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Convention Center & assorted locales
Eat and drink the South
Holy Trinity Cathedral
Eat, dance, and drink wine from a tiny cup
Smoothie King, 8p.m.
Getty Lee, Neal Peart, Alex Lifeson step into the limelight
Arts mashup features Khris Royal this wee
Holy Trinity Cathedral
Eat, dance and drink wine from a tiny cup
One Eyed Jacks, 9p.m.
Swampy southern folk rock plus opening band Strange Roux
House of Blues, 7p.m.
Hard rock with heavy metal influence
Mahalia Jackson, 7:30p.m.
Performance of Verdi’s Requiem with vocals by Elizabeth DeShong, Alfred Walker, Lori Guilbeau and Paul Groves
Ashe Powerhouse Theatre, 7p.m.
BreakOUT presents stories of transgender youth
Chickie Wah Wah, 10p.m.
Instrumental rock on Canal
New Orleans based singer songwriter jazzes up the new Frenchmen St. venue
Maple Leaf, 10p.m.
Regular show featuring the “Wolfman” and Russell Batiste
Snug Harbor, 8p.m.
Clapp is joined by Wessell “Warmdaddy” Anderson on alto sax
Music Box Rewind, Flash Mob Highlight St. Claude's Second Saturday Art Openings
by Brad Rhines
While the Contemporary Arts Center will be closed this weekend for a Hollywood film shoot, St. Claude Avenue will be bustling with their monthly second-Saturday openings. Among the events this weekend are a reprise of last fall’s acclaimed Piety Street installation “Music Box: A Shantytown Sound Laboratory” and a collaborative performance event called “Posing Process,” an on-going piece originally conceived for and installed in the CAC, but recently removed and relocated in the wake of the CAC protests.
Back in October, the Music Box was just coming together, as artists and musicians put the finishing touches on an entire village of sound and sculpture.
The project was originally initiated by Callie Curry, better known to some as Brooklyn-based street artist Swoon. Downtown art collective The New Orleans Airlift kept the ball rolling, bringing in artists and musicians from New Orleans and beyond to contribute to both the shantytown and a series of nighttime concerts conducted by Quintron, which included a wide array of musicians like Mannie Fresh, Andrew W.K., and Helen Gillet. The Music Box performances sold out quickly and garnered attention from a number of national and international media outlets, including NPR, the New York Times, and artnet.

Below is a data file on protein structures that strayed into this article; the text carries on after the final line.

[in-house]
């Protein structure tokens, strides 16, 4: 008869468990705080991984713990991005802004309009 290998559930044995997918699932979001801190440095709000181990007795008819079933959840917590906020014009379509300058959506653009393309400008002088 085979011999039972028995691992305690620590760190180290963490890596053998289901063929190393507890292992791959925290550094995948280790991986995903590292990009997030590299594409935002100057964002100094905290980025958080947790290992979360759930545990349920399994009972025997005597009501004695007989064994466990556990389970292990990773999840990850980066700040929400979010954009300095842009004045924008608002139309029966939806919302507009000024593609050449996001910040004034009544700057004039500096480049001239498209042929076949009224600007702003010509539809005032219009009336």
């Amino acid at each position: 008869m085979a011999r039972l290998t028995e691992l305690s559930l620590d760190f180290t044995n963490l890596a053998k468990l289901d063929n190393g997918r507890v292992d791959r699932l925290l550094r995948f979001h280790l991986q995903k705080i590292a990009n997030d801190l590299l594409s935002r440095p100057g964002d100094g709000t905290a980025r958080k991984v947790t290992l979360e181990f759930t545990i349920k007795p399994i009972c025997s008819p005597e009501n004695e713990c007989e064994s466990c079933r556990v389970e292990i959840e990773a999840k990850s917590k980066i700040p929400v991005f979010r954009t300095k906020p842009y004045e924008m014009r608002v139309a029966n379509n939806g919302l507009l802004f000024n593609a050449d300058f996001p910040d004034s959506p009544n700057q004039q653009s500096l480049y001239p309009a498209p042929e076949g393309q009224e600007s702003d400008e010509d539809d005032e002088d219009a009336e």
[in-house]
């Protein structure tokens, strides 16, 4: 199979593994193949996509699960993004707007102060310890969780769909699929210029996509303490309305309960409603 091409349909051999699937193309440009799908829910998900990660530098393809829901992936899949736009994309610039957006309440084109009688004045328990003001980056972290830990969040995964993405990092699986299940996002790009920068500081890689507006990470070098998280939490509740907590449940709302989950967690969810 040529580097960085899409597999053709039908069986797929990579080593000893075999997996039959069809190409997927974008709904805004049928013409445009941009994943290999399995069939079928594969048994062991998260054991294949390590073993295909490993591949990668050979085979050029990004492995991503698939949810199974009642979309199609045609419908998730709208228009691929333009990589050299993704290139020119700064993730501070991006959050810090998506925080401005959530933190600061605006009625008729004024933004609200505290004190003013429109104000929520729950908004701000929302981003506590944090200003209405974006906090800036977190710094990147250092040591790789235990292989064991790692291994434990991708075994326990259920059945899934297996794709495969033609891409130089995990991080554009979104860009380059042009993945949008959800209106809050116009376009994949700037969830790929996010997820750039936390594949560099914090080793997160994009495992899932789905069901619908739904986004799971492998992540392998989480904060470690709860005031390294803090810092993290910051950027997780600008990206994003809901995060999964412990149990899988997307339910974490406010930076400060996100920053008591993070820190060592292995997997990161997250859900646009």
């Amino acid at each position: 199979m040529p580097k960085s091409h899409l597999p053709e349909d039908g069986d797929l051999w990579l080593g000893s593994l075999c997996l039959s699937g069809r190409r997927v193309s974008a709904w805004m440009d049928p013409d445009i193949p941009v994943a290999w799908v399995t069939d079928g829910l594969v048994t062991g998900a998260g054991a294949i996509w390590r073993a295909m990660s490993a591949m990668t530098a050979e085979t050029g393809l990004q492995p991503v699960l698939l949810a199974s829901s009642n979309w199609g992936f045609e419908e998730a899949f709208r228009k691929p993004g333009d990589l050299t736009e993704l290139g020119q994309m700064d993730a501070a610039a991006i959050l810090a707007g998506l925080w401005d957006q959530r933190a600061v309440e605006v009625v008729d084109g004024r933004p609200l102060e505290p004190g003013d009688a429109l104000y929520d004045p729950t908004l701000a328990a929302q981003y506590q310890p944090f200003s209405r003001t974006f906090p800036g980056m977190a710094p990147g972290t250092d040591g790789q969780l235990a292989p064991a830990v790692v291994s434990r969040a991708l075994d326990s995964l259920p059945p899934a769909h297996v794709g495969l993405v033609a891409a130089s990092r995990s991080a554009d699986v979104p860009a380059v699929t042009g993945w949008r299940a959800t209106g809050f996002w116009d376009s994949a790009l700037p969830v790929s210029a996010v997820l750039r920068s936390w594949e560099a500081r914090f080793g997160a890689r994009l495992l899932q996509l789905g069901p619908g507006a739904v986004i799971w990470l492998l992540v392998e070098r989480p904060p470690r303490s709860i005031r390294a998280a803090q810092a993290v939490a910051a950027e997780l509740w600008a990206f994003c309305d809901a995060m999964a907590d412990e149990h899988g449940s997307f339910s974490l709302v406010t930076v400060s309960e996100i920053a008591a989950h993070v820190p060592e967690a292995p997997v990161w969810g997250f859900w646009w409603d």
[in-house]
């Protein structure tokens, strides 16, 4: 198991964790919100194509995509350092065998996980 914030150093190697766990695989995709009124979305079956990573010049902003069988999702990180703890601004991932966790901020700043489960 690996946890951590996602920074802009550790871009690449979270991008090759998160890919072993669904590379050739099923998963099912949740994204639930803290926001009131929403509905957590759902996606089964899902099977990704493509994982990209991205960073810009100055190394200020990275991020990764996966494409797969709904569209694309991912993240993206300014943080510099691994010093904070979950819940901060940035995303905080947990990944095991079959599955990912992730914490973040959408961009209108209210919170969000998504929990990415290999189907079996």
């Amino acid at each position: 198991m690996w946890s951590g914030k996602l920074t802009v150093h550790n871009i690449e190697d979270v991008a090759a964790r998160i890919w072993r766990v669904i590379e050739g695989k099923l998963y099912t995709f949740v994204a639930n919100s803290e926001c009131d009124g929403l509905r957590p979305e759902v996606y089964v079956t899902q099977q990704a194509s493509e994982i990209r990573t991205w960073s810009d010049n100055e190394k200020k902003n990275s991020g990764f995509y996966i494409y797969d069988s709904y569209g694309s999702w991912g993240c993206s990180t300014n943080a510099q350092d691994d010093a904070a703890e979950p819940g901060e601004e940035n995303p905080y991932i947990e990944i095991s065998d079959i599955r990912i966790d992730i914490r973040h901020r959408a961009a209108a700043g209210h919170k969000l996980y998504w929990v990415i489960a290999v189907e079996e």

On Saturday, as both a spring awakening and a last call, the Music Box will re-open to the public, giving visitors an opportunity to explore the shantytown and interact with the artists, many of whom will be on hand to demonstrate pieces like the heartbeat-triggered percussion machine, the organ staircase, and the weather sensitive oscillators. The Music Box will remain open to the public on Fridays and Saturdays through June 2. A final performance is planned for early June, after which the shantytown will be dismantled.
Elsewhere, a recent tilt between a group of St. Claude artists and the CAC adds to the energy of Saturday’s art walk, as the vibrant downtown arts district continues to stake their claim as the city’s actual center for contemporary art. Also on Saturday, a flash mob will assemble at St. Claude gallery The Front as part of a project developed by artists Lala Rascic and Sophie T. Lvoff. The project is called “Posing Process,” and was initially organized for the Spaces exhibition at the CAC, which included work from a number of St. Claude artists and galleries. When the CAC confirmed the exhibition would be closed for five days to accommodate a movie shoot, Rascic, in an email to NoDef and others, wondered “are our efforts then relevant or appreciated?”
Rascic and Lvoff, along with a small group of like-minded artists, decided to remove their installation and performances from the CAC. Rascic wrote, “I join in the sentiment about the necessary reform of CAC's programming and content, better transparency, and a stronger development…We need a CAC that by establishing itself as a respectful and nationally and internationally relevant institution makes all our other efforts relevant.”
“Posing Process” continues to develop outside of the CAC, as the artists organize a series of flash mobs to investigate the notion of a collective action and the energy it generates. On Saturday, “Action 4,” a movement choreographed by Chard Gonzalez, will take place at The Front gallery, 4100 St. Claude. The performance starts at 9:00, but those who want to participate are instructed to show up at 8:30, meet in front of The Front on Mazant Street, and find the woman in the red pants. More information about the project and flash mob is available here.
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Cheryl Castjohn, Sam Nelson
Brandon Roberts, Rachel June, Daniel Paschall
Michael Weber, B.A.
B. E. Mintz
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